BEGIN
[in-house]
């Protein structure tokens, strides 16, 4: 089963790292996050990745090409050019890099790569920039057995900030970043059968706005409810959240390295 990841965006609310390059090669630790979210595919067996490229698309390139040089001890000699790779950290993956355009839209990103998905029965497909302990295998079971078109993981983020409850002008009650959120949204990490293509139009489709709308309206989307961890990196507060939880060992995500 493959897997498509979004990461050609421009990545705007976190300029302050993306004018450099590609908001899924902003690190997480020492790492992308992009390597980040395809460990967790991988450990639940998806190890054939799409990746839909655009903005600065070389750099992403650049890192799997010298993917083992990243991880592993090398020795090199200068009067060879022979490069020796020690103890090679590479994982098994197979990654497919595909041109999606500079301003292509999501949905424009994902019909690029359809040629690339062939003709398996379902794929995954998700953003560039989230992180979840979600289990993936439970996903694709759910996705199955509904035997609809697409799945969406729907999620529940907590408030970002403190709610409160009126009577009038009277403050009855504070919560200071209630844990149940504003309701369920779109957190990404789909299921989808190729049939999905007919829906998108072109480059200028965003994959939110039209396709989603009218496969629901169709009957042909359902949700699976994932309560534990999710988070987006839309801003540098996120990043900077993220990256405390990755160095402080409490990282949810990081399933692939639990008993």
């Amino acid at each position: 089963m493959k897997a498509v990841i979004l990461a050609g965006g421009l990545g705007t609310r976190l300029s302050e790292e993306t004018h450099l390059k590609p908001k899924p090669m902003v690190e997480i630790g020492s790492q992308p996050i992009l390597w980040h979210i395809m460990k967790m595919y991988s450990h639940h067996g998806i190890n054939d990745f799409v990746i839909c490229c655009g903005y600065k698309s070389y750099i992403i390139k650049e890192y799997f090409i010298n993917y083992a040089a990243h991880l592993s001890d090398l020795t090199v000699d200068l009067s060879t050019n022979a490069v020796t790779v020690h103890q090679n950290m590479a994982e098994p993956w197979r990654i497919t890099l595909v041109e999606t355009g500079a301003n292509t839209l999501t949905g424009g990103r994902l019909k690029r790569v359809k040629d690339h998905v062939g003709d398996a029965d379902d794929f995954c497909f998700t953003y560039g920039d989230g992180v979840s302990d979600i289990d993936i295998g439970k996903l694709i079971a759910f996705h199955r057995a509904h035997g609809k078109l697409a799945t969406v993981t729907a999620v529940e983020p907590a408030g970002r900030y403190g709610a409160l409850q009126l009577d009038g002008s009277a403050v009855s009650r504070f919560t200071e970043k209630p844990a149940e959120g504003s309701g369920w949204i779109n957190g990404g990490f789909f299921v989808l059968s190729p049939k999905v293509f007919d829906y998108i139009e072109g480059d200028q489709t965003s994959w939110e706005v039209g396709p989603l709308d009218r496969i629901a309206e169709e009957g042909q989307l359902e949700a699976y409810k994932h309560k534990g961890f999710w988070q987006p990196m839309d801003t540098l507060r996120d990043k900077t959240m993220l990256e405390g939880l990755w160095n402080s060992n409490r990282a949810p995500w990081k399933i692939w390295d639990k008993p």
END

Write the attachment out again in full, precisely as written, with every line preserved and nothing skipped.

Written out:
[in-house]
């Protein structure tokens, strides 16, 4: 089963790292996050990745090409050019890099790569920039057995900030970043059968706005409810959240390295 990841965006609310390059090669630790979210595919067996490229698309390139040089001890000699790779950290993956355009839209990103998905029965497909302990295998079971078109993981983020409850002008009650959120949204990490293509139009489709709308309206989307961890990196507060939880060992995500 493959897997498509979004990461050609421009990545705007976190300029302050993306004018450099590609908001899924902003690190997480020492790492992308992009390597980040395809460990967790991988450990639940998806190890054939799409990746839909655009903005600065070389750099992403650049890192799997010298993917083992990243991880592993090398020795090199200068009067060879022979490069020796020690103890090679590479994982098994197979990654497919595909041109999606500079301003292509999501949905424009994902019909690029359809040629690339062939003709398996379902794929995954998700953003560039989230992180979840979600289990993936439970996903694709759910996705199955509904035997609809697409799945969406729907999620529940907590408030970002403190709610409160009126009577009038009277403050009855504070919560200071209630844990149940504003309701369920779109957190990404789909299921989808190729049939999905007919829906998108072109480059200028965003994959939110039209396709989603009218496969629901169709009957042909359902949700699976994932309560534990999710988070987006839309801003540098996120990043900077993220990256405390990755160095402080409490990282949810990081399933692939639990008993």
């Amino acid at each position: 089963m493959k897997a498509v990841i979004l990461a050609g965006g421009l990545g705007t609310r976190l300029s302050e790292e993306t004018h450099l390059k590609p908001k899924p090669m902003v690190e997480i630790g020492s790492q992308p996050i992009l390597w980040h979210i395809m460990k967790m595919y991988s450990h639940h067996g998806i190890n054939d990745f799409v990746i839909c490229c655009g903005y600065k698309s070389y750099i992403i390139k650049e890192y799997f090409i010298n993917y083992a040089a990243h991880l592993s001890d090398l020795t090199v000699d200068l009067s060879t050019n022979a490069v020796t790779v020690h103890q090679n950290m590479a994982e098994p993956w197979r990654i497919t890099l595909v041109e999606t355009g500079a301003n292509t839209l999501t949905g424009g990103r994902l019909k690029r790569v359809k040629d690339h998905v062939g003709d398996a029965d379902d794929f995954c497909f998700t953003y560039g920039d989230g992180v979840s302990d979600i289990d993936i295998g439970k996903l694709i079971a759910f996705h199955r057995a509904h035997g609809k078109l697409a799945t969406v993981t729907a999620v529940e983020p907590a408030g970002r900030y403190g709610a409160l409850q009126l009577d009038g002008s009277a403050v009855s009650r504070f919560t200071e970043k209630p844990a149940e959120g504003s309701g369920w949204i779109n957190g990404g990490f789909f299921v989808l059968s190729p049939k999905v293509f007919d829906y998108i139009e072109g480059d200028q489709t965003s994959w939110e706005v039209g396709p989603l709308d009218r496969i629901a309206e169709e009957g042909q989307l359902e949700a699976y409810k994932h309560k534990g961890f999710w988070q987006p990196m839309d801003t540098l507060r996120d990043k900077t959240m993220l990256e405390g939880l990755w160095n402080s060992n409490r990282a949810p995500w990081k399933i692939w390295d639990k008993p």